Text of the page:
Clearly, Ambedkar was wrong in presuming that Hindus in East Bengal, the North-West Frontier Province, Sind and Baluchistan will be safe in those places, when history has proved otherwise. He was also wrong to presume that the transfer of populations in Punjab would be smooth. It turned out to be the bloodiest of them all.
In the east, the exodus of Hindus from Bangladesh has never stopped since 1947, and the trickle from Pakistan is relatively small only because the borders are less porous in the west than with Bangladesh.
The arrival of Baldev Kumar seeking asylum, and hundreds of other Pakistani Hindus who now live in camps in Rajasthan and Delhi, tells us two things:
One, Hindus will, if given half a chance, move out of Pakistan and Bangladesh if the state facilitated it.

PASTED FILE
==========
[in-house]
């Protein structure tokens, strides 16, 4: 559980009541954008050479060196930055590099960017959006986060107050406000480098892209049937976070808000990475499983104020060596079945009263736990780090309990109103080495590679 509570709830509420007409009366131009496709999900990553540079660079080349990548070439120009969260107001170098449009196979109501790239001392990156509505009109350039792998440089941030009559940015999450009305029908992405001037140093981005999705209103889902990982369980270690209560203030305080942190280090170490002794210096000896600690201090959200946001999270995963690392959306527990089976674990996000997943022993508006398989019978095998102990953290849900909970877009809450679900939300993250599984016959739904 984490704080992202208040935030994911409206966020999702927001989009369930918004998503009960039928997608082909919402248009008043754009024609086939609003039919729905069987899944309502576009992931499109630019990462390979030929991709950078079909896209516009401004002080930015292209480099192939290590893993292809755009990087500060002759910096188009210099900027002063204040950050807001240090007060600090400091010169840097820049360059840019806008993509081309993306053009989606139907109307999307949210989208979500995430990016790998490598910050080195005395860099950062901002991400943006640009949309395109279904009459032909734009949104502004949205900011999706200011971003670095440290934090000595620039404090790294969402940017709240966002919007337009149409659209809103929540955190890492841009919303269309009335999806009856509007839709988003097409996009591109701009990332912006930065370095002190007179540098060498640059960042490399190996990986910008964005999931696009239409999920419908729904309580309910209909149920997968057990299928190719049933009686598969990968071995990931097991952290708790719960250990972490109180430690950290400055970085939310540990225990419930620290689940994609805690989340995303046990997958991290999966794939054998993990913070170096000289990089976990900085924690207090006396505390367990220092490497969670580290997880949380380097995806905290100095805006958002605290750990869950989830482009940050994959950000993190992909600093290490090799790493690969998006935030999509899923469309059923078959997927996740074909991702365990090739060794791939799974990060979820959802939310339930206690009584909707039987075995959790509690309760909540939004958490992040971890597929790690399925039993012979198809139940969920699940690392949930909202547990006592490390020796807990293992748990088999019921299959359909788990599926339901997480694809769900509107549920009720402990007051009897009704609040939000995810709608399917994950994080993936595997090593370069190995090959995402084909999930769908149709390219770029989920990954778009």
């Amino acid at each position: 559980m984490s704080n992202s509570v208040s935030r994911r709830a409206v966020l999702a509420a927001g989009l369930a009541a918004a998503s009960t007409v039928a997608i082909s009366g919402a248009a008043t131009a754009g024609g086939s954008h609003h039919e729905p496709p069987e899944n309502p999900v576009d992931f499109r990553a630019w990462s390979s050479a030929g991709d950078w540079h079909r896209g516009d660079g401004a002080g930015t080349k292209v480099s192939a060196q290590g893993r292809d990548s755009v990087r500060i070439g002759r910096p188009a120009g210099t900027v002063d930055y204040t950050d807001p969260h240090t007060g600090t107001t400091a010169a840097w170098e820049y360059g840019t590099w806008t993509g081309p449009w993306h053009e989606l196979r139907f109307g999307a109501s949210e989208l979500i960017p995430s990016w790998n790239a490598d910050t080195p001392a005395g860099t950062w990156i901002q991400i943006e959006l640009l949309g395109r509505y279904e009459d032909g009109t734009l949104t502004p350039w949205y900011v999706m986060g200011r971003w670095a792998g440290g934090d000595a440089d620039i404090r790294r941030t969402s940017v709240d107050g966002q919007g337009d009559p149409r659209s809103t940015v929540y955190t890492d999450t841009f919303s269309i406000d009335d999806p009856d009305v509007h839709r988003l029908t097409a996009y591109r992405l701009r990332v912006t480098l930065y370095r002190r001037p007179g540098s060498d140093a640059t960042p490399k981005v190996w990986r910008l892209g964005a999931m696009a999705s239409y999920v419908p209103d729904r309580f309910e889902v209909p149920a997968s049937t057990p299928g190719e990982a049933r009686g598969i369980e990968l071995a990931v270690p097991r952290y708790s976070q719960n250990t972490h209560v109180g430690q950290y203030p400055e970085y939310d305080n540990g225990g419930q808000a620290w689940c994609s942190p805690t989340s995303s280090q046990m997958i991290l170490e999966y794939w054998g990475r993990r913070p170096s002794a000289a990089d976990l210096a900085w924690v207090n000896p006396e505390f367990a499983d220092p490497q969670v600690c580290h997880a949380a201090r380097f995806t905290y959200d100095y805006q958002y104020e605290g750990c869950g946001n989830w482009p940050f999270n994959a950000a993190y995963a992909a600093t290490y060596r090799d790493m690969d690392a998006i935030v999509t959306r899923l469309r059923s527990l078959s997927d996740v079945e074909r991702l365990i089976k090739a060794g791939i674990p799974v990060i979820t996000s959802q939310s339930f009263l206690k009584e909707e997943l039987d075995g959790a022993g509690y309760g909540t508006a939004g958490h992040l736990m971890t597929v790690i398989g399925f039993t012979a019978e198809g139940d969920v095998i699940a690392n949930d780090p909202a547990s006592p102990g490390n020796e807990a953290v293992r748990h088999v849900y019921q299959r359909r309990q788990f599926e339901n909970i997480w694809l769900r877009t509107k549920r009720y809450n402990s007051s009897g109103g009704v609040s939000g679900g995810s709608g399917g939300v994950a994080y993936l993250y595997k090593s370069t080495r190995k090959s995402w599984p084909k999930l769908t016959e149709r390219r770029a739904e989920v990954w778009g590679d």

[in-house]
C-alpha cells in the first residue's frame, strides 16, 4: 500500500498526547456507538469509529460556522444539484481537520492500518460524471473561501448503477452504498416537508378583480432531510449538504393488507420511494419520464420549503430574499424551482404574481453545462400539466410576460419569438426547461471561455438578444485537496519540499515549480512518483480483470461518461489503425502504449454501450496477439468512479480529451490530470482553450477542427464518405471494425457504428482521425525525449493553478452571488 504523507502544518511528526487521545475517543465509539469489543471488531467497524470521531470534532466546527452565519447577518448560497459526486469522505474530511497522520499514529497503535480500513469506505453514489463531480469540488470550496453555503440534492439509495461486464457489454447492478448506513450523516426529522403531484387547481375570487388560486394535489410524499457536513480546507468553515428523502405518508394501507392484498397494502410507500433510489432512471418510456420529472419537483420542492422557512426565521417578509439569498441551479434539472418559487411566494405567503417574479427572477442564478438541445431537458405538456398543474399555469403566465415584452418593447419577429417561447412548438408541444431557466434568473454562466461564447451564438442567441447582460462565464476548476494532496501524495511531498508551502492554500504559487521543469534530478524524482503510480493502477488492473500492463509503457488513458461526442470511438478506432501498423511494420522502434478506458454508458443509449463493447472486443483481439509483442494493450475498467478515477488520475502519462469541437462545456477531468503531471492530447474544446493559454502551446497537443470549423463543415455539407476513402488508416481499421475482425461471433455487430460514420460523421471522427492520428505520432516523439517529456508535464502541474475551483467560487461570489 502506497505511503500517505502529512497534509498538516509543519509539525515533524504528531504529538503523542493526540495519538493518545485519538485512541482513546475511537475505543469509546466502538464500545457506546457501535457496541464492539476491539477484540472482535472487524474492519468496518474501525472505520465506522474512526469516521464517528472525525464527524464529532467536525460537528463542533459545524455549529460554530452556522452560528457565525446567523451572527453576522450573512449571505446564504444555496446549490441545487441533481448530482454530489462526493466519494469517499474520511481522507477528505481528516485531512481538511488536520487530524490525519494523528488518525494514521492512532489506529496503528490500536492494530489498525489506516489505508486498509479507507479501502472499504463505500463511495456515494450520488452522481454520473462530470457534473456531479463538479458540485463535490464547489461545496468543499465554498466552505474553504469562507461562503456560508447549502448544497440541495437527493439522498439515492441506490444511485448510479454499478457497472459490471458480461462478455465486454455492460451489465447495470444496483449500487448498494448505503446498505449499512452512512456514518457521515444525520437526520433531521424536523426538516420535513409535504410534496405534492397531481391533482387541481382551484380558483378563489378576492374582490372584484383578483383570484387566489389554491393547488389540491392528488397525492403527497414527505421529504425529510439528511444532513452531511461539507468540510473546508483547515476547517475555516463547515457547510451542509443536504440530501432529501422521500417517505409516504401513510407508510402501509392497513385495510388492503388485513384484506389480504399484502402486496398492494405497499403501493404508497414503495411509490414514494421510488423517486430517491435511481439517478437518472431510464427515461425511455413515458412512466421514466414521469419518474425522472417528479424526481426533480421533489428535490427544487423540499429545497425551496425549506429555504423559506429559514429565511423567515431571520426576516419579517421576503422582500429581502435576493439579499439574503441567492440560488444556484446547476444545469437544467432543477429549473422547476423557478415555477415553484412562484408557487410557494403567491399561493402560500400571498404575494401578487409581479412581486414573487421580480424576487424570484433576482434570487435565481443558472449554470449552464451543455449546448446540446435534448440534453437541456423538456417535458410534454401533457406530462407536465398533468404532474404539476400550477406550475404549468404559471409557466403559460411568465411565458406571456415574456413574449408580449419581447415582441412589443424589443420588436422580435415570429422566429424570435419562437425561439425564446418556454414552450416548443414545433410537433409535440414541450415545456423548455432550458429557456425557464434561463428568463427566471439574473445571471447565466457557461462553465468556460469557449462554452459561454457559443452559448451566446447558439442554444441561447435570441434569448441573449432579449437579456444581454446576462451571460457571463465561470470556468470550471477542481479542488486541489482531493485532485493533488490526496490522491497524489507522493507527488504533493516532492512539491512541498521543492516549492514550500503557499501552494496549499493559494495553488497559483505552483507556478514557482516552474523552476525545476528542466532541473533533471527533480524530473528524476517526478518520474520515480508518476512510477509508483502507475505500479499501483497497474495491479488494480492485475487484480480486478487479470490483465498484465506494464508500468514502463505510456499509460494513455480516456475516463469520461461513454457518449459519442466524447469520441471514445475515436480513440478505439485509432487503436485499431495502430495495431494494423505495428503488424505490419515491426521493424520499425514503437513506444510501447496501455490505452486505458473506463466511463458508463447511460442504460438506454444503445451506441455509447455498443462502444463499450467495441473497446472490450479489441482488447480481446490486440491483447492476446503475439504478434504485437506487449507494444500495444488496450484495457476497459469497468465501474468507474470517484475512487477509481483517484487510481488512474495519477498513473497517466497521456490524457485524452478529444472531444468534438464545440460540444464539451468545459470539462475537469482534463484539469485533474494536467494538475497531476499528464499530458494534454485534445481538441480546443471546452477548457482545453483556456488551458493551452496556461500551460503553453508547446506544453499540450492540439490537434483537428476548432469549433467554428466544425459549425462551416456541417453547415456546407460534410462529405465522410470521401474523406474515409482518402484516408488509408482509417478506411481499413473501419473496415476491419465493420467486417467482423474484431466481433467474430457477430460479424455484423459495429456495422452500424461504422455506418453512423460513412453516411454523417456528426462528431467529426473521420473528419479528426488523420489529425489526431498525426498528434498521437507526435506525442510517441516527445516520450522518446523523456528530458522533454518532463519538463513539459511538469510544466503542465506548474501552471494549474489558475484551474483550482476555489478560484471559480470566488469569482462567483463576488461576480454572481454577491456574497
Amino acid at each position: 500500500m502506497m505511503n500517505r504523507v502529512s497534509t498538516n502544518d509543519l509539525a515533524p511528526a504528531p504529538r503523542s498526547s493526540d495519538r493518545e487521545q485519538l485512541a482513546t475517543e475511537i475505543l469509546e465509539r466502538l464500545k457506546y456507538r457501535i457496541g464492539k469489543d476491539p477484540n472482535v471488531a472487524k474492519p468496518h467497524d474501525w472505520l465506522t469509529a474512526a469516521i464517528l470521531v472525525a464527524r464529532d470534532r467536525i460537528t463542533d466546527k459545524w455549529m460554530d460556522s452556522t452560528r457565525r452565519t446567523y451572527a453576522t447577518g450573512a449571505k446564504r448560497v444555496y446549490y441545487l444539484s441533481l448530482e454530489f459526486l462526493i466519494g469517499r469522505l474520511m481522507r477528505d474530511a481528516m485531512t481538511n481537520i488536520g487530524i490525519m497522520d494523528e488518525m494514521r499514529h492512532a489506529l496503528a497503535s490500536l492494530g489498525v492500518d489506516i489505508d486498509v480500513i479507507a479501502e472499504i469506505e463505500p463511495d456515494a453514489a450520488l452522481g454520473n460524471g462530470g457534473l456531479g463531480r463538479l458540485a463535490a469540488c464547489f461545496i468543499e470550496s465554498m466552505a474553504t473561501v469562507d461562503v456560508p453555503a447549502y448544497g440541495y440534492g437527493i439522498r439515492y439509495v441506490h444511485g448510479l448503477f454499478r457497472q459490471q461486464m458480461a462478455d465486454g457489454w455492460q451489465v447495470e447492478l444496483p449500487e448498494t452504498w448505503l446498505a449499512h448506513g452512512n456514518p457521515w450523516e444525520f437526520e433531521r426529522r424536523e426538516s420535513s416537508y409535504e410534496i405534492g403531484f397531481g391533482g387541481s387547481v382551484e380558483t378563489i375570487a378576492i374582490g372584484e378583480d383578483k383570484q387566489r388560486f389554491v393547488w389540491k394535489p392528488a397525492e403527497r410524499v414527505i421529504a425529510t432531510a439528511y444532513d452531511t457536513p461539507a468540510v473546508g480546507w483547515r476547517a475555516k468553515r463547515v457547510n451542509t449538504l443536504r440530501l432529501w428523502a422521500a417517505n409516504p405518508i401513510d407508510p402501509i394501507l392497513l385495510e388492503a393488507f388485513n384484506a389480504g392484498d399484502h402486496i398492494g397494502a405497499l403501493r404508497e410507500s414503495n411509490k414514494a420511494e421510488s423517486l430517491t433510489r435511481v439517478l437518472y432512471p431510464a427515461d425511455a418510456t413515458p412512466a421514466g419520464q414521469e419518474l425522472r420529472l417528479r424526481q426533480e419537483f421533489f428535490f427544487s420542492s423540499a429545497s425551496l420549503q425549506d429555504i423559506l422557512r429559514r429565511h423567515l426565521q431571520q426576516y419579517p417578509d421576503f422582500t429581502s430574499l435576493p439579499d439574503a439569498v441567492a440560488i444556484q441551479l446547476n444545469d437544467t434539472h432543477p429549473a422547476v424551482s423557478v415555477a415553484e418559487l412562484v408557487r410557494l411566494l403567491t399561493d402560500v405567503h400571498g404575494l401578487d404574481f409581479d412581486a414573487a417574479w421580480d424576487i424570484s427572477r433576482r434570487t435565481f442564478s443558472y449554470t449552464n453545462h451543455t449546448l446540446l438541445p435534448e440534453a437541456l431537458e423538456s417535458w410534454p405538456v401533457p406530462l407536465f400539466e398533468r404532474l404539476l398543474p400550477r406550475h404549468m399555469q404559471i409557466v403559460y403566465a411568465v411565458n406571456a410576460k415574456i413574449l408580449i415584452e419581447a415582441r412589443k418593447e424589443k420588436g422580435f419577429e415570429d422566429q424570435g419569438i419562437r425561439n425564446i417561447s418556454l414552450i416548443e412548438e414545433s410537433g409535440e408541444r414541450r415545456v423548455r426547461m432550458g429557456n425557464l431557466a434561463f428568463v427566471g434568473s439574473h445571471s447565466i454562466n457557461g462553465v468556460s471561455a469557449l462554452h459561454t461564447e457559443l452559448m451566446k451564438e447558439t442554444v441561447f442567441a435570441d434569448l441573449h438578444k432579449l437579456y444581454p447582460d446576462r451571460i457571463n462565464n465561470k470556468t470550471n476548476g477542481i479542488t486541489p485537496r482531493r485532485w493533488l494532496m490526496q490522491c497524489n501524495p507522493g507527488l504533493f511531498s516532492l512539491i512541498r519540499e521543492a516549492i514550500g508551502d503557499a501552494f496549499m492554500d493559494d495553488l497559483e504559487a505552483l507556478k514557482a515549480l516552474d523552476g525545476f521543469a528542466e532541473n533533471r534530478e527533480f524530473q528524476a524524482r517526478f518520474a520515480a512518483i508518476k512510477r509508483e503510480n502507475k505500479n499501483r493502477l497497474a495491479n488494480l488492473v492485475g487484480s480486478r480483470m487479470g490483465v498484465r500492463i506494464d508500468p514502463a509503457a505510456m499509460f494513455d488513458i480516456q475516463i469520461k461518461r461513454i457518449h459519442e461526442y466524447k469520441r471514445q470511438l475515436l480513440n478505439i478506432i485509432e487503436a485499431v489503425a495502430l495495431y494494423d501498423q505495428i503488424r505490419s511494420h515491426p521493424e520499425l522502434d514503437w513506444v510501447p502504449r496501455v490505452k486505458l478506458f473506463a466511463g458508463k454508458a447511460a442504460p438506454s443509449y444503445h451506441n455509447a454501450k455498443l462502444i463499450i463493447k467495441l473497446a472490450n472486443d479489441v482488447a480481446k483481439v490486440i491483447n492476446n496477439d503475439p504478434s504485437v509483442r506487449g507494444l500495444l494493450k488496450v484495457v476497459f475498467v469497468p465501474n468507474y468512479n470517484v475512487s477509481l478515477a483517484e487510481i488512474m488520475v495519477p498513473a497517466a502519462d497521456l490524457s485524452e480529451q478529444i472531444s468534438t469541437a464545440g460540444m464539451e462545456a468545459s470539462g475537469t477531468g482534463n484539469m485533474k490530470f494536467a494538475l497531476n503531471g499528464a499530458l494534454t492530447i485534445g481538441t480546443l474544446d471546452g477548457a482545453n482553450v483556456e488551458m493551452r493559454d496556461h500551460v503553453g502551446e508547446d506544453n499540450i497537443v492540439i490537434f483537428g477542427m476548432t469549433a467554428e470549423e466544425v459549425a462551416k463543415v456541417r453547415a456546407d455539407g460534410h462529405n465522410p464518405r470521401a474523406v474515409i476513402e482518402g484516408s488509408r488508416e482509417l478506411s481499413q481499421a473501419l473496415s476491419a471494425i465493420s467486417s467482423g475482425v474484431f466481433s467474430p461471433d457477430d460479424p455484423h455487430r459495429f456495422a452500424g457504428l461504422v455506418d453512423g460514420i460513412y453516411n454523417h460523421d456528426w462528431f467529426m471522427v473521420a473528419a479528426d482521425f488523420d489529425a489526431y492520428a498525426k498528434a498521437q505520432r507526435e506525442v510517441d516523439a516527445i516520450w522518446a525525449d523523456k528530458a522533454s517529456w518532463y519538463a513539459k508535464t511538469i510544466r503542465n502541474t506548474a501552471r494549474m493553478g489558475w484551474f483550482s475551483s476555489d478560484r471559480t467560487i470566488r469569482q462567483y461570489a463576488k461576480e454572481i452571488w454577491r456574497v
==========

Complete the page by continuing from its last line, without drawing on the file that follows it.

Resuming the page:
Two, the Muslims of India show no signs of wanting to migrate to a Muslim-majority country, either Pakistan of Bangladesh.
The one-sided ethnic cleansing of Hindus from two neighbouring Muslim-majority states is a fact — and will become a complete reality sooner than later. It is almost over in Pakistan, and in Bangladesh this could happen over the next three decades.
India cannot any longer pretend to be neutral about which religious groups it must help out. It is the persecuted Hindus, Sikhs, Jains and Buddhists of Indic origin. This must be hard-coded into our constitution as a special duty of a Hindu-majority state, and not merely left to devices like the Citizenship Amendment Bill.
India needs to become the ultimate homeland for persecuted Hindus, Sikhs, Jains and Buddhists of Indic origin (meaning, it can exclude Buddhists from existing Buddhist majority countries like Myanmar, Sri Lanka, Thailand, etc.). We need to become a Hindu Homeland rather than a Hindu Rashtra.